Developing Genetic Biotechnologies for Increased Food Animal Production, Including Novel Antimicrobials for Improved Health & Product Safety
Animal Biosciences and Biotechnology Laboratory
Project Number: 8042-31000-103-00
Start Date: Jul 24, 2012
End Date: Jul 23, 2017
OBJECTIVE 1: Develop techniques for genetic modification and genetic engineering of food animals including pluripotent stem cells, somatic cell nuclear transfer and genome editing technologies.
1A. Establish normal, functionally immortal, ungulate iPSC lines that lack genomic integration of either viral vectors or RF genes in the ungulate genome. 1B. Demonstrate the use of bovine iPSC lines for genetic engineering of cattle via chimerism, in vitro transgenesis, and NT.
OBJECTIVE 2: Improve porcine production and product traits through expression of specific gene products via transient allogeneic cell transplantation of genetically engineered porcine cells into newborn pigs.
2A. Determine culture conditions for an immortal porcine cell line that enables the cells to be transplanted into pigs without hyperacute rejection.
2B. Determine the capacity of the cells of an immortal porcine cell line to survive in vivo after allogeneic cell transplantation into neonatal pigs.
2C. Determine if hGH-expressing transplanted cells affect the growth of neonatal pigs.
OBJECTIVE 3: Reduce the emergence of drug resistance in common pathogens of food animals by developing recombinant antimicrobial gene constructs that can either be expressed in food animals with in vivo activity via transgenic technology, or delivered via feed additives consisting of either the purified agent or extracts/preparations of biofermenation organisms expressing the recombinant antimicrobial (e.g. Lactococcus lactis, yeast).
3A. Create, identify and test mutant versions of existing triple-acting recombinant antimicrobials for high lytic activity in a milk environment.
3B. Develop eukaryotic expression cassettes for triple-acting bactericidals and test for antimicrobial efficacy in cultured mammary cells and mammary glands of transgenic mice.
3C. Identify, isolate, and characterize multiple bacteriophage genes that express proteins with unique lytic activities against Clostridium perfringens and express these constructs in Saccharomyces cerevisiae. Verify that these lytic activities are maintained in the yeast-expressed proteins and test for effects on enteric C. perfringens and other gut flora when the transgenic yeast are fed to chickens.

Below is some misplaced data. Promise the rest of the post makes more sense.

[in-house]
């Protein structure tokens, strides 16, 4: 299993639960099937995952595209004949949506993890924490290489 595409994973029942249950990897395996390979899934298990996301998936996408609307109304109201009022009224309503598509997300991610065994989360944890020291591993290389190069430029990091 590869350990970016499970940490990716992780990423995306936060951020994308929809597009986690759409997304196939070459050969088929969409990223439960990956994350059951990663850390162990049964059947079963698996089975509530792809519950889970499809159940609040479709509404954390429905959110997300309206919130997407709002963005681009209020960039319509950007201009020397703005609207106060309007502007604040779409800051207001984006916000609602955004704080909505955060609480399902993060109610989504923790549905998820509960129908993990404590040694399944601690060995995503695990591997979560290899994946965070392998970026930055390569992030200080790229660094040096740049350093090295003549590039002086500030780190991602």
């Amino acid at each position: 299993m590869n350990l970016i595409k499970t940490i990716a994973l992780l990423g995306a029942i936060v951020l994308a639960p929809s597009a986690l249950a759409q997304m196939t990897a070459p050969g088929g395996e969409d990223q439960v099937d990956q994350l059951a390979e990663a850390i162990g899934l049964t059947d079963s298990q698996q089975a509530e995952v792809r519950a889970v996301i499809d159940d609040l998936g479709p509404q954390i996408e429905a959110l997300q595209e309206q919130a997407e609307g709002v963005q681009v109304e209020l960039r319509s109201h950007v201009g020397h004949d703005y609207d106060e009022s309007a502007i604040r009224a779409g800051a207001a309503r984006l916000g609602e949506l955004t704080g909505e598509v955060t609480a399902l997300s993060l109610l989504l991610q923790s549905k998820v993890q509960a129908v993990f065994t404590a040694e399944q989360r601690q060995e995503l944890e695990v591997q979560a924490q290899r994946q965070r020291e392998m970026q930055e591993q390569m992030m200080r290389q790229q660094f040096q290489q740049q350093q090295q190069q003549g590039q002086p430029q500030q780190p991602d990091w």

The project will develop approaches for expressing new gene products in livestock that can be utilized to improve food animal production/efficiency, enhance traits, maintain strain- or breed-specific genetics, minimize disease susceptibility or improve product safety. The first objective will be the production of porcine and bovine-induced pluripotent stem cell (iPSC) cell lines, or other long-lived cell lines, that survive sufficiently long in culture to enable targeted gene replacements to be effected in cattle and pigs. The cell lines may also serve as an immortalized version of cryobanked material for the preservation of breeds. As an alternative to permanently modifying the livestock genome, the project objective will affect the phenotype of pigs via allogeneic transplantation of cultured pig cells that are transgenically modified to secrete specific proteins that confer a benefit to animal production traits, e.g., growth status, and harbor an inducible ‘suicide’ gene for ablation of the cells prior to animal harvest. The project objective will also be to develop triple-acting antimicrobial gene constructs as model transgenes to prevent bovine mastitis caused by Staphylococcus aureus. An expansion of prior lysostaphin work, the constructs will be designed with three unique staphylolytic activities as a strategy to reduce the development of resistant bacterial strains. Additionally, a protein transduction domain will be incorporated into the constructs to allow the antimicrobial protein to penetrate mammary cells and eradicate intracellular S. aureus that are typically associated with chronic mastitis infections.